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Yes, exactly. Editors for the info-glut. It's a unique combination of skills that makes someone good at that -- you have to be able to handle a massive influx of information, know enough about the general topic or topics at hand to make the right editorial decisions, write/communicate very well, and earn and keep the trust of their audience -- if your audience can't trust you, you're just adding to the noise, not reducing it. There are lots of people who believe this sort of thing can be automated, but it can't. There's just no way a computer will be able to do the judgment, selection, and summarization effectively and reliably.
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Aggregation is one way of adding value there, but I think curation will prove to be increasingly valuable over time. Part of my job is actually consuming as much of the firehouse of information that comes out of the Mozilla project and curating it -- filtering, prioritizing, summarizing, and republishing -- into a single newsletter that covers the 12-15 major news items from the previous week. People love it. The sheer volume of information the project generates can be very overwhelming, so having a curated guide to the most important bits is very valuable to many people. The rest of the internet is no different -- there's no shortage of information, it's figuring out what the important and useful bits are that's hard. Aggregation is relatively easy, so adds relatively little value -- in many cases aggregation services simply create *more* streams of information that you have to try to pay attention to. Curation, on the other hand, is hard, skilled, and time consuming work that adds real value by saving other people time and stress. A new sort of job that is a mash-up of researcher, librarian, and journalist perhaps?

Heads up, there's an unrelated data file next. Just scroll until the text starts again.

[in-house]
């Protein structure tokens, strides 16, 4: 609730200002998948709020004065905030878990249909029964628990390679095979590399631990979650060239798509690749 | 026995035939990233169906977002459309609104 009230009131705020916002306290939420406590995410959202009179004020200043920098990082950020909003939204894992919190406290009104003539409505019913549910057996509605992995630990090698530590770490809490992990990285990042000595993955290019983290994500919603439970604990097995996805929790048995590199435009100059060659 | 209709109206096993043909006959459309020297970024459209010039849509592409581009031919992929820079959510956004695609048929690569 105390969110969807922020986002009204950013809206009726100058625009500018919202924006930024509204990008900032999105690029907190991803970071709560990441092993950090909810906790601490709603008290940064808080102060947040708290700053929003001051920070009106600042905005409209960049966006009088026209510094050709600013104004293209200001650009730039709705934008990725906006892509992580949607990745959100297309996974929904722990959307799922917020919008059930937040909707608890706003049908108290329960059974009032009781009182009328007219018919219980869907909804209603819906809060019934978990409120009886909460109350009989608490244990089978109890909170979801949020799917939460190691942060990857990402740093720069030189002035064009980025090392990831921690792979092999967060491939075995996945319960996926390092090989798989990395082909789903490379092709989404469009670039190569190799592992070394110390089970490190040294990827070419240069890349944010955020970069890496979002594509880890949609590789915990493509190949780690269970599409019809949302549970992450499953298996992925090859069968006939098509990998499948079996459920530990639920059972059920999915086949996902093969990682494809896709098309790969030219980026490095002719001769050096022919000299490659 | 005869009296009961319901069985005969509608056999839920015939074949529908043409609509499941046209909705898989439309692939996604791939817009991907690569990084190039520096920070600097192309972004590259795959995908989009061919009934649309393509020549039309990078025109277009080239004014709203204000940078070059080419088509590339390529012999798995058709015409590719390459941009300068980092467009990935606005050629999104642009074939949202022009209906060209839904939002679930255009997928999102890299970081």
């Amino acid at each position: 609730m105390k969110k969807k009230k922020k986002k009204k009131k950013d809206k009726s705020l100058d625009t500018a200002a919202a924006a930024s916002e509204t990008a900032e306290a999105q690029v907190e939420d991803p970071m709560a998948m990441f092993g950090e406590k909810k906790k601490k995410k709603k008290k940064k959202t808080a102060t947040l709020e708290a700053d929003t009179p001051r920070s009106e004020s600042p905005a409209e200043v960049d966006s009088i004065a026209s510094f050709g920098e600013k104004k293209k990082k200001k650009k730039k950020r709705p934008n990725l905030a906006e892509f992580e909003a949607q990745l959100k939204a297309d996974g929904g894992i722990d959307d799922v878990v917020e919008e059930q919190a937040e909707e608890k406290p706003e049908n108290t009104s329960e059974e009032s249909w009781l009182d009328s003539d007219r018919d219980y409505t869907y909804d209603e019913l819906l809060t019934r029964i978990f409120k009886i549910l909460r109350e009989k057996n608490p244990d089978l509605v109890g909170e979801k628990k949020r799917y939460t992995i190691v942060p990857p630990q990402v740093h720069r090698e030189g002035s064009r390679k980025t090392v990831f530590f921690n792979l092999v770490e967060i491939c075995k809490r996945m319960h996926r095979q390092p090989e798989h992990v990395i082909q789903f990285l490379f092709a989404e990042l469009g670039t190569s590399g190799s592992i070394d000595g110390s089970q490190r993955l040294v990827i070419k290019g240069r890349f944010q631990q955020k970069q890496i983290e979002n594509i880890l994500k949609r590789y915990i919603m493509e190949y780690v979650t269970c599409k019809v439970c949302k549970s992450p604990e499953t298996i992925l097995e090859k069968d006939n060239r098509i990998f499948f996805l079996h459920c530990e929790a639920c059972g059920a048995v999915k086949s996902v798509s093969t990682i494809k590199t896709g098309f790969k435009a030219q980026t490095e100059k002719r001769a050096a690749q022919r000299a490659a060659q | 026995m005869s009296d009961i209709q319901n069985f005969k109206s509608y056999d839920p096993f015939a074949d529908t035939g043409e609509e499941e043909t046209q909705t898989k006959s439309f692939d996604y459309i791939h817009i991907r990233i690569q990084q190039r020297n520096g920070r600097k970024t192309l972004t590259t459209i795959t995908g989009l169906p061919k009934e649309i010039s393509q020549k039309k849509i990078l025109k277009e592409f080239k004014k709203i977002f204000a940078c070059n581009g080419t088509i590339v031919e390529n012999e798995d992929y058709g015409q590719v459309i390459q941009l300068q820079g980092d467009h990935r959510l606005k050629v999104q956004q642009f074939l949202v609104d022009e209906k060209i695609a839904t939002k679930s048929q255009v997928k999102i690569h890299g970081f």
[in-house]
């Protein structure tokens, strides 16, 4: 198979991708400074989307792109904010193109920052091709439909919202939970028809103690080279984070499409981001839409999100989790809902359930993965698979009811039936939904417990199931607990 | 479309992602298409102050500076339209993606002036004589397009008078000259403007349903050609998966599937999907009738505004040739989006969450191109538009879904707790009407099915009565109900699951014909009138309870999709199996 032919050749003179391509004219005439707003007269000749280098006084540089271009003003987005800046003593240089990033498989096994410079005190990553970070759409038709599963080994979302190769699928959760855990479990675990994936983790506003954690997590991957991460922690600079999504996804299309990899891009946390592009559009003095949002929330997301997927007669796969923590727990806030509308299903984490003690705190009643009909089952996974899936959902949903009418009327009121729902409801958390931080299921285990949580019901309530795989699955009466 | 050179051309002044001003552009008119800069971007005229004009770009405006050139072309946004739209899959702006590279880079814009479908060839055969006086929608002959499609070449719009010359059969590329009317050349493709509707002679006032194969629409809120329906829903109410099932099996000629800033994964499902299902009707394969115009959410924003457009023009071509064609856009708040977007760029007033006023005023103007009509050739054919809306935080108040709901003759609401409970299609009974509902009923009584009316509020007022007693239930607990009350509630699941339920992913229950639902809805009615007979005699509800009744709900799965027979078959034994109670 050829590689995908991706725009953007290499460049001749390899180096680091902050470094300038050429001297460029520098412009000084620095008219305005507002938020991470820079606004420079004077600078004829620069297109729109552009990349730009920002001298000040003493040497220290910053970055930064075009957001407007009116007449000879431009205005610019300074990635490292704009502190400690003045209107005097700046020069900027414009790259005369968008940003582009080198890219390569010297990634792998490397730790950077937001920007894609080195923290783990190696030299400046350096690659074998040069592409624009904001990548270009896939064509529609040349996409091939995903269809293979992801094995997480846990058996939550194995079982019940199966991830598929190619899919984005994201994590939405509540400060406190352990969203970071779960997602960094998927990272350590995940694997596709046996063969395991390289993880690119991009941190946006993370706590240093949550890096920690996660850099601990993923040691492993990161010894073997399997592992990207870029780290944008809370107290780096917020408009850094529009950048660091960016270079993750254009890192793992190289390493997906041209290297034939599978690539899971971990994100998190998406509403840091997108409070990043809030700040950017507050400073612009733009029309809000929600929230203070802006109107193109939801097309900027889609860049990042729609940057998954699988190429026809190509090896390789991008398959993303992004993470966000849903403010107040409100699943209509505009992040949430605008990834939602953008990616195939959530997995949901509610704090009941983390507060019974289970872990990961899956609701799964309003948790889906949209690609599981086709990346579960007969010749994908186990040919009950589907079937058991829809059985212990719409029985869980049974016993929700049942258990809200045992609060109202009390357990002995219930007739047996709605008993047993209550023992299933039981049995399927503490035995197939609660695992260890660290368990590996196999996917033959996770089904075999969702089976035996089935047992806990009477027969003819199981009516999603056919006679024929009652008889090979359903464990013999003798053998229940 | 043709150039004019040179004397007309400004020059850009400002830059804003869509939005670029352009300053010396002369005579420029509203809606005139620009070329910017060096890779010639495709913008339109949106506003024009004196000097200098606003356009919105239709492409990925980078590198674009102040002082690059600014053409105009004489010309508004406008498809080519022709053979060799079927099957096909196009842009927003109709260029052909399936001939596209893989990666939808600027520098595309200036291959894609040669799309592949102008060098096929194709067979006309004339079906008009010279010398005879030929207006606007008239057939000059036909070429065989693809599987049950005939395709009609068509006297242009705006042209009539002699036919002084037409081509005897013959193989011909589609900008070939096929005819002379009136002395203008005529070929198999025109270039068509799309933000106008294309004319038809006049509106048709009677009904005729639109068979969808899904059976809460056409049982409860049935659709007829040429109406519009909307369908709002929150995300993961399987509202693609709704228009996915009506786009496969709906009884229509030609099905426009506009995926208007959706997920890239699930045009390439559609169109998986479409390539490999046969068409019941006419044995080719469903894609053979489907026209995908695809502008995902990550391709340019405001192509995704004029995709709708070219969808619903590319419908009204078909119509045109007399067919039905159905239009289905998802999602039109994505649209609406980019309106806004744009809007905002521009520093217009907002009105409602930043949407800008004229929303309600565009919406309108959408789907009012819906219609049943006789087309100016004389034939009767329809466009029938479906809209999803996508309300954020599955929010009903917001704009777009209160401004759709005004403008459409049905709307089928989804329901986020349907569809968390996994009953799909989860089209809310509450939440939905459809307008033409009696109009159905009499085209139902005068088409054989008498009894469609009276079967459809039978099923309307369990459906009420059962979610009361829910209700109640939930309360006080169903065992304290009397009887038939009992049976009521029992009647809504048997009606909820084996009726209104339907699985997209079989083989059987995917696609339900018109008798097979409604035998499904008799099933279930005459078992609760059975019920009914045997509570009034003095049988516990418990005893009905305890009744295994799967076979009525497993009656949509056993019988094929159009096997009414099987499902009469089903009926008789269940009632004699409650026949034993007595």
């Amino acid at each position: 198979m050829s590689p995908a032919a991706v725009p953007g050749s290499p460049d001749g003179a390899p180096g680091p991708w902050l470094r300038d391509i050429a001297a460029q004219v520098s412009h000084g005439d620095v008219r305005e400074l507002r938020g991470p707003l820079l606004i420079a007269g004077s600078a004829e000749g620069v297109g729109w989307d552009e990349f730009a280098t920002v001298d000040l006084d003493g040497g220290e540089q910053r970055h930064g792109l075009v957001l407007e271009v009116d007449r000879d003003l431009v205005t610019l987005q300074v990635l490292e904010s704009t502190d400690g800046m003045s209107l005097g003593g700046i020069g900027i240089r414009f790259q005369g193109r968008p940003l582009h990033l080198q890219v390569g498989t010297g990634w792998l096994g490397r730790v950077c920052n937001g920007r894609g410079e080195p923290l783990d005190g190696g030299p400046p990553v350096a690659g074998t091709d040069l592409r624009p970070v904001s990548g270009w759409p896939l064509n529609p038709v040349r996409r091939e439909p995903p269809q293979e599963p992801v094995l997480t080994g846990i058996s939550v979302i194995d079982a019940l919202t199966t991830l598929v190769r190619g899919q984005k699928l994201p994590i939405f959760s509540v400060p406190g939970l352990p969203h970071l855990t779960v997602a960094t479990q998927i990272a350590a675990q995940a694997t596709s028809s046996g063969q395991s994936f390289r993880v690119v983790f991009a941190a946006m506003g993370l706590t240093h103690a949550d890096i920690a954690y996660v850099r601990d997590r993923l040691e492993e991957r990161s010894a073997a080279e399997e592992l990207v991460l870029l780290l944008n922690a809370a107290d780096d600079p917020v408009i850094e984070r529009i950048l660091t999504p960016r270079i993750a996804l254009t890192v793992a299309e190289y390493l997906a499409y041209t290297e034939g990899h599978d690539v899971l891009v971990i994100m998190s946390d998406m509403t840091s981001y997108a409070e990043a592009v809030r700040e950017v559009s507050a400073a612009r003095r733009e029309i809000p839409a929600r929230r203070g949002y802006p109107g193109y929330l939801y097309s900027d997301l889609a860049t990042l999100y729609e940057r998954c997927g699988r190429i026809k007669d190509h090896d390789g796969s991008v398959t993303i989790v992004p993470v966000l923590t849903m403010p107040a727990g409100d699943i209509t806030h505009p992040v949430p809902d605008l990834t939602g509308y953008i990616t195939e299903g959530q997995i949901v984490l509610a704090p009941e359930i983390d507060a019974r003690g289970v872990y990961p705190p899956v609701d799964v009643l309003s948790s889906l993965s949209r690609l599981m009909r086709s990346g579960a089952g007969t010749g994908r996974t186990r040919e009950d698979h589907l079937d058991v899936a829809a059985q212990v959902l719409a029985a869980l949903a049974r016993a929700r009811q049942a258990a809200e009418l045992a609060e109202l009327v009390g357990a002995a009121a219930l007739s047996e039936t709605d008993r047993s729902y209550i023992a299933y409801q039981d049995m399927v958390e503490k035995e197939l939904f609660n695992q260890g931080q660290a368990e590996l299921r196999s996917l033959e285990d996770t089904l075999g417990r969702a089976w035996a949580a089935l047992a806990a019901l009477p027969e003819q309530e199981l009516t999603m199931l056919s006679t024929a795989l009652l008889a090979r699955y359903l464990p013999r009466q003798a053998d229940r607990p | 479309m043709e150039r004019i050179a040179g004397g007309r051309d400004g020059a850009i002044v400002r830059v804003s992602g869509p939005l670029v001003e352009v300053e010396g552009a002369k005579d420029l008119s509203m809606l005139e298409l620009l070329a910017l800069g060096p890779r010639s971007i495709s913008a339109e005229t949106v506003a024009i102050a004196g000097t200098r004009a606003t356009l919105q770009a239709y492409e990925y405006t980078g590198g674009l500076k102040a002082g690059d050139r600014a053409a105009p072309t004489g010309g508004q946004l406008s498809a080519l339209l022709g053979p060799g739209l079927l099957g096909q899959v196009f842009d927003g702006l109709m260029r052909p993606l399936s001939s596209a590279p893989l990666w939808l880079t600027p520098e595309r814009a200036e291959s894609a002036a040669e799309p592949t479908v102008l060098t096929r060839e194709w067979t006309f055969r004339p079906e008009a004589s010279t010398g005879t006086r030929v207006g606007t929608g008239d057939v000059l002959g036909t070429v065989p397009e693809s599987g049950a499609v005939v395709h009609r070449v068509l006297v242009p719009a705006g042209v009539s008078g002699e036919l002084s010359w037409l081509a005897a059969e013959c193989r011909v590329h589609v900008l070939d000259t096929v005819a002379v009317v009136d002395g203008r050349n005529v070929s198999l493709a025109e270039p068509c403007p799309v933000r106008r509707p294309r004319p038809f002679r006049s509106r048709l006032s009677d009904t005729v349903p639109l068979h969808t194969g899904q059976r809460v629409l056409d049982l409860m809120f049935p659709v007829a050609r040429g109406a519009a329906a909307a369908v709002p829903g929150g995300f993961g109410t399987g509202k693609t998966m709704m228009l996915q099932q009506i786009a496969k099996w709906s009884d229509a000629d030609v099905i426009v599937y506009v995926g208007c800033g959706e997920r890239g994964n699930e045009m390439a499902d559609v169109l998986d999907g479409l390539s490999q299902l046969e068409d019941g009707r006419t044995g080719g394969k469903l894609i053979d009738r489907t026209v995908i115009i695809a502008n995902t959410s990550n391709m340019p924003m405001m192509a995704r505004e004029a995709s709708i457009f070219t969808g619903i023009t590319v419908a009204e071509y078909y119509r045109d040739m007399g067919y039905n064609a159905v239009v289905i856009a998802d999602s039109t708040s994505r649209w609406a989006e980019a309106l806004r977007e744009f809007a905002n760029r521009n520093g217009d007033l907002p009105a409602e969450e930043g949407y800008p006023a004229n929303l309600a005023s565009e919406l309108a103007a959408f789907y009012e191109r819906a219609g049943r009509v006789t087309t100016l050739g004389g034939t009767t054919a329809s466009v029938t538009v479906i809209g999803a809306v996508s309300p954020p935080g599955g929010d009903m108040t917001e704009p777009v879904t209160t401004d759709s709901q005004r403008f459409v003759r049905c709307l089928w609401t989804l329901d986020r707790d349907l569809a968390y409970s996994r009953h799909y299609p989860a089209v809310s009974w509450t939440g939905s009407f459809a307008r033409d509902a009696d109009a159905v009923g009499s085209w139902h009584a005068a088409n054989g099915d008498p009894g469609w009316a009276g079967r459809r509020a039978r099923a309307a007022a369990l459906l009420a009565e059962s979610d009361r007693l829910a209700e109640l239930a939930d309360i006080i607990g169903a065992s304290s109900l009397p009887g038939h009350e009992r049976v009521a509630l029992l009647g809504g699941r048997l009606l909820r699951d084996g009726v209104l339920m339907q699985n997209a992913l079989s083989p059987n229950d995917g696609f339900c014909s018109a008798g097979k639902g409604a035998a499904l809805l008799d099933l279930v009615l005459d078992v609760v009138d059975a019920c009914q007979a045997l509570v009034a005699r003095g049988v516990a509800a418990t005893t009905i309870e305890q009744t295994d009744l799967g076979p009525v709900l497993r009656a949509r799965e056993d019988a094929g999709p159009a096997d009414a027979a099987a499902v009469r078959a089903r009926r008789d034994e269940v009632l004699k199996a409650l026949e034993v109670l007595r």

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I grew up watching Julia Child, and I actually read Julie's blog while she was working her way through the book. Very much looking forward to this movie :) Julia's "My Life in France" is wonderful, if you haven't read it yet.
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Just a quick note to say how much I'm enjoying this series. Principles 11 and 12 really, really resonate with me -- 12 in particular. I'm very much looking forward to the rest of the series and will revisit the whole when it's complete. Are planning to expand this series into a book?
For what it's worth, I don't find it annoying at all. I firmly believe that too many people are just shrugging this off too easily, and I would much rather be aware of the gloomy possibilities than have them sneak up on me unprepared. I also believe that your message about local resiliency is a powerful one that is important regardless of the current economic situation. Supporting and growing local networks of service and supply is the right thing to do, if not out of necessity then simply because it's more efficient and more humane.
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> light lantern
Toggle Commented Sep 10, 2008 on it is pitch dark at WWdN: In Exile
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> light lantern
Toggle Commented Sep 10, 2008 on it is pitch dark at WWdN: In Exile